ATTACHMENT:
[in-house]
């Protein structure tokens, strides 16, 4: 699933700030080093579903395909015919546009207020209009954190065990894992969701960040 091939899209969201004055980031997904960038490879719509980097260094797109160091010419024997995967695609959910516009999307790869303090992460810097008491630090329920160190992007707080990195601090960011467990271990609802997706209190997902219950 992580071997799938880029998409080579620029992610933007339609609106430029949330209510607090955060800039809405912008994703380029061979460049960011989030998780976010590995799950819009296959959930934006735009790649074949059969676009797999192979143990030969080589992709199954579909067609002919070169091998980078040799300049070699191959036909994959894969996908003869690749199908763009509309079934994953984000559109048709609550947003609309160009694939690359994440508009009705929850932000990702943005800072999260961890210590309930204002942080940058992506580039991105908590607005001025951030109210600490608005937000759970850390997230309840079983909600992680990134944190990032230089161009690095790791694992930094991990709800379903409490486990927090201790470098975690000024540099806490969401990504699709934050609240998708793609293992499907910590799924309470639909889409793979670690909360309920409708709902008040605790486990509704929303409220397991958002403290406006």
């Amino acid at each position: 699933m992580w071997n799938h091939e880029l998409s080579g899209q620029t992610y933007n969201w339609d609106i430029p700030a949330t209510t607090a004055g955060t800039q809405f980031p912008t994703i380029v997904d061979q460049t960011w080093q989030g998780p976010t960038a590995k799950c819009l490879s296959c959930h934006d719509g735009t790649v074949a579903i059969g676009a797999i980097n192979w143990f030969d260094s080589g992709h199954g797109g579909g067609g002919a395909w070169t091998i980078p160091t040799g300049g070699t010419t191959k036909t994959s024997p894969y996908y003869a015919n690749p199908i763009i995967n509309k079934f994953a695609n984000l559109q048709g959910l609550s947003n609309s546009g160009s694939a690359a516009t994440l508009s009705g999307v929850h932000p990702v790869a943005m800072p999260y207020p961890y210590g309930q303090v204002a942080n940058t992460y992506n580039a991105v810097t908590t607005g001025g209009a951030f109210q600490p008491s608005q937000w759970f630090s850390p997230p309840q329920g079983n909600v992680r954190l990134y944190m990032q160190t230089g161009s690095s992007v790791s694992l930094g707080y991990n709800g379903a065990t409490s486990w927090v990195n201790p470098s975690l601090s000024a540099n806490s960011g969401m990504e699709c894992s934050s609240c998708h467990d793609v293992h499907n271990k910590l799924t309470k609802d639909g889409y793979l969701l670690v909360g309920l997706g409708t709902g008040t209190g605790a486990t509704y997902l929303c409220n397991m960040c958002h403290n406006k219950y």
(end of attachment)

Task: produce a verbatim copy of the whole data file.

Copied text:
[in-house]
């Protein structure tokens, strides 16, 4: 699933700030080093579903395909015919546009207020209009954190065990894992969701960040 091939899209969201004055980031997904960038490879719509980097260094797109160091010419024997995967695609959910516009999307790869303090992460810097008491630090329920160190992007707080990195601090960011467990271990609802997706209190997902219950 992580071997799938880029998409080579620029992610933007339609609106430029949330209510607090955060800039809405912008994703380029061979460049960011989030998780976010590995799950819009296959959930934006735009790649074949059969676009797999192979143990030969080589992709199954579909067609002919070169091998980078040799300049070699191959036909994959894969996908003869690749199908763009509309079934994953984000559109048709609550947003609309160009694939690359994440508009009705929850932000990702943005800072999260961890210590309930204002942080940058992506580039991105908590607005001025951030109210600490608005937000759970850390997230309840079983909600992680990134944190990032230089161009690095790791694992930094991990709800379903409490486990927090201790470098975690000024540099806490969401990504699709934050609240998708793609293992499907910590799924309470639909889409793979670690909360309920409708709902008040605790486990509704929303409220397991958002403290406006």
């Amino acid at each position: 699933m992580w071997n799938h091939e880029l998409s080579g899209q620029t992610y933007n969201w339609d609106i430029p700030a949330t209510t607090a004055g955060t800039q809405f980031p912008t994703i380029v997904d061979q460049t960011w080093q989030g998780p976010t960038a590995k799950c819009l490879s296959c959930h934006d719509g735009t790649v074949a579903i059969g676009a797999i980097n192979w143990f030969d260094s080589g992709h199954g797109g579909g067609g002919a395909w070169t091998i980078p160091t040799g300049g070699t010419t191959k036909t994959s024997p894969y996908y003869a015919n690749p199908i763009i995967n509309k079934f994953a695609n984000l559109q048709g959910l609550s947003n609309s546009g160009s694939a690359a516009t994440l508009s009705g999307v929850h932000p990702v790869a943005m800072p999260y207020p961890y210590g309930q303090v204002a942080n940058t992460y992506n580039a991105v810097t908590t607005g001025g209009a951030f109210q600490p008491s608005q937000w759970f630090s850390p997230p309840q329920g079983n909600v992680r954190l990134y944190m990032q160190t230089g161009s690095s992007v790791s694992l930094g707080y991990n709800g379903a065990t409490s486990w927090v990195n201790p470098s975690l601090s000024a540099n806490s960011g969401m990504e699709c894992s934050s609240c998708h467990d793609v293992h499907n271990k910590l799924t309470k609802d639909g889409y793979l969701l670690v909360g309920l997706g409708t709902g008040t209190g605790a486990t509704y997902l929303c409220n397991m960040c958002h403290n406006k219950y």